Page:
The Soccer Unity Project is a non-profit organization based in Northern San Diego County. Founded in 2014 in the town of Vista, Soccer Unity Project's
The Soccer Unity Project is a non-profit organization based in Northern San Diego County. Founded in 2014 in the town of Vista, Soccer Unity Project’s goal has been to utilize the world’s most popular game in getting young children to understand community engagement, financial literacy, and true empathy.
To learn more, I spoke with Soccer Unity Project Founder and CEO Spencer Lalk as well as the Director of Community Development and Head Soccer Coach Brian Havenner.
Nate Abaurrea (SoccerNation): So Spencer, tell us how the Soccer Unity Project came to be?
Spencer Lalk (Soccer Unity Project): The whole thing got started back in 2014, basically by me responding to a Craigslist ad for a youth soccer coach. There was a Montesorri School in Vista that had posed the ad. A father of one of the kids at the school had started a little after school soccer thing. I landed the job and it was great. I was already having a blast when a couple of the people in charge told me that they were a little crunched for time, and were looking for someone to take the reins.
The timing was perfect. I had just moved out to San Diego to pursue my Doctorate in Physical Therapy. My program was designed for me to work while I pursued the Doctorate. I saw a void in the market for on-campus soccer, something that you surprisingly don’t see that often for young kids. It’s affordable for everyone. It’s convenient for parents. I wanted to grow this thing.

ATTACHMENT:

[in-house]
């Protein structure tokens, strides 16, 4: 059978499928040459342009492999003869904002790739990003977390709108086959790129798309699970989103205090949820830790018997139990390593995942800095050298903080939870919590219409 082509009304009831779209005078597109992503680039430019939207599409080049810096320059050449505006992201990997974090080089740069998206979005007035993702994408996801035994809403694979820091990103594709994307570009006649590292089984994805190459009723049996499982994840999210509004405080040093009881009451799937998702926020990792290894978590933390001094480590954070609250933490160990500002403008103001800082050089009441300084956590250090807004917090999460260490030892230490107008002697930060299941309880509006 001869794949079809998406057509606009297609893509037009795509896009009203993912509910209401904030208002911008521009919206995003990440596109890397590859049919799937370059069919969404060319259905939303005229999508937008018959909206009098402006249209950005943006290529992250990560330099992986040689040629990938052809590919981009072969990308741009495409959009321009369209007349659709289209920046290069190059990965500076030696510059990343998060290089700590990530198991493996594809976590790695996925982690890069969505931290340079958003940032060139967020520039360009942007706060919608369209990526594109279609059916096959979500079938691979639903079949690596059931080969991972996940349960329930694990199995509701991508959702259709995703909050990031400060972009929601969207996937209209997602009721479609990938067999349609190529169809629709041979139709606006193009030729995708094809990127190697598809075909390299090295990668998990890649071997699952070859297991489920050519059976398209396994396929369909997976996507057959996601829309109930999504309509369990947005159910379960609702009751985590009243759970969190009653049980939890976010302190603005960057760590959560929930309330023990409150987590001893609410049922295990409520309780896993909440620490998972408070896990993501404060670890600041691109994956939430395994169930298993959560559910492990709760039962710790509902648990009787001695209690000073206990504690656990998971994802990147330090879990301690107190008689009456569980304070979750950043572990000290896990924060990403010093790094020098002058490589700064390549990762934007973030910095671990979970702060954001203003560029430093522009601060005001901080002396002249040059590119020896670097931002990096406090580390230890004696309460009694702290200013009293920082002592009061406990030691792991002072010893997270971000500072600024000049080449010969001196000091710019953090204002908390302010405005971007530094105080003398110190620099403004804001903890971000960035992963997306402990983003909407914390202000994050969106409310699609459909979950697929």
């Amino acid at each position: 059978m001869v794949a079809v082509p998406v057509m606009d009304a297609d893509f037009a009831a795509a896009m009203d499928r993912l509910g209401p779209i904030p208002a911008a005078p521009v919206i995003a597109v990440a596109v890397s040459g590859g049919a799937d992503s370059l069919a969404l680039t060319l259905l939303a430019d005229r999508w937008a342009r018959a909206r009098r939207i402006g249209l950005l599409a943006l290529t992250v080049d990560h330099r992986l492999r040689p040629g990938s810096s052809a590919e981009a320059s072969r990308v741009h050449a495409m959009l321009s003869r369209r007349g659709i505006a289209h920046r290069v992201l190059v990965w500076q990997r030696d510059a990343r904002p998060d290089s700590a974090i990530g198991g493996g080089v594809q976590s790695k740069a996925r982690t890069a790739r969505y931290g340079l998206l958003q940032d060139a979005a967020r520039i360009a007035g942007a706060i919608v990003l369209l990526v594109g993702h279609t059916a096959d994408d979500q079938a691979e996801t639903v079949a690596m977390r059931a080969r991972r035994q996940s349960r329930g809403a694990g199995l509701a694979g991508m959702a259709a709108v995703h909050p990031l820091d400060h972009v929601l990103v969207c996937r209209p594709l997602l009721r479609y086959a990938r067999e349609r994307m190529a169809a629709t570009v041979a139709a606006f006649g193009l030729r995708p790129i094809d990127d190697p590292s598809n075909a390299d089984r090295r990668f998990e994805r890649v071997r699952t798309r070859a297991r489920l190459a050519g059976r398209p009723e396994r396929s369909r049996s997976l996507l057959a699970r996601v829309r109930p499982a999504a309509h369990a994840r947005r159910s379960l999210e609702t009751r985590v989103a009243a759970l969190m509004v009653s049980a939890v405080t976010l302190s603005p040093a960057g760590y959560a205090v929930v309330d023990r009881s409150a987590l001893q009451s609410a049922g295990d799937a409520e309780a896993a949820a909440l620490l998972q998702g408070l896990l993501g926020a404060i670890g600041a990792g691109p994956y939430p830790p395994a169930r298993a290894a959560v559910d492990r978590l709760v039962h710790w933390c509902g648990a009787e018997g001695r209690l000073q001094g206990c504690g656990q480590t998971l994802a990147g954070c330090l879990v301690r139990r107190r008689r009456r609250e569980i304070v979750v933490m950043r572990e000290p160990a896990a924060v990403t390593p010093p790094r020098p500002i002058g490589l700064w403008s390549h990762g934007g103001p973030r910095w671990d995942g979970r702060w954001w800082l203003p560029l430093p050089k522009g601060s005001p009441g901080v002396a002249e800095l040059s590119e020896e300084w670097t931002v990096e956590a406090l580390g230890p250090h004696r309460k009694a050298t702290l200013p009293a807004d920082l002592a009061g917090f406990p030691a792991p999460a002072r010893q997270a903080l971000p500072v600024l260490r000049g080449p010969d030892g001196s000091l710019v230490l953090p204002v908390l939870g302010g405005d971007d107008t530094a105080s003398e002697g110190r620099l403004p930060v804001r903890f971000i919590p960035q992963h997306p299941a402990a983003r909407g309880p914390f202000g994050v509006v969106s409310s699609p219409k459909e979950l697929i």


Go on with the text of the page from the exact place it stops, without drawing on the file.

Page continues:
I sought out funding from various local sources. I got our corporation and non-profit status. And then it was truly game time. Today, kids from ages 5 to 12 are practicing four days a week and we have our own 6 v. 6 games on the weekend at the Montessori School. It’s been a fantastic run, and we hope it’s just the beginning.
Nate Abaurrea (SoccerNation): Brian, tell us a little about your role with Soccer Unity Project, and what this work means to you?
Brian Havenner (Soccer Unity Project): I’m responsible for creating strategic partnerships for the program, organizing the community service events and fundraising. Soccer Unity Project is focused on making the game of soccer accessible to as many kids as possible, and then inspiring them to fall in love with the game. The X factor though for Soccer Unity Project is our goal of inspiring kids and families to serve in the community.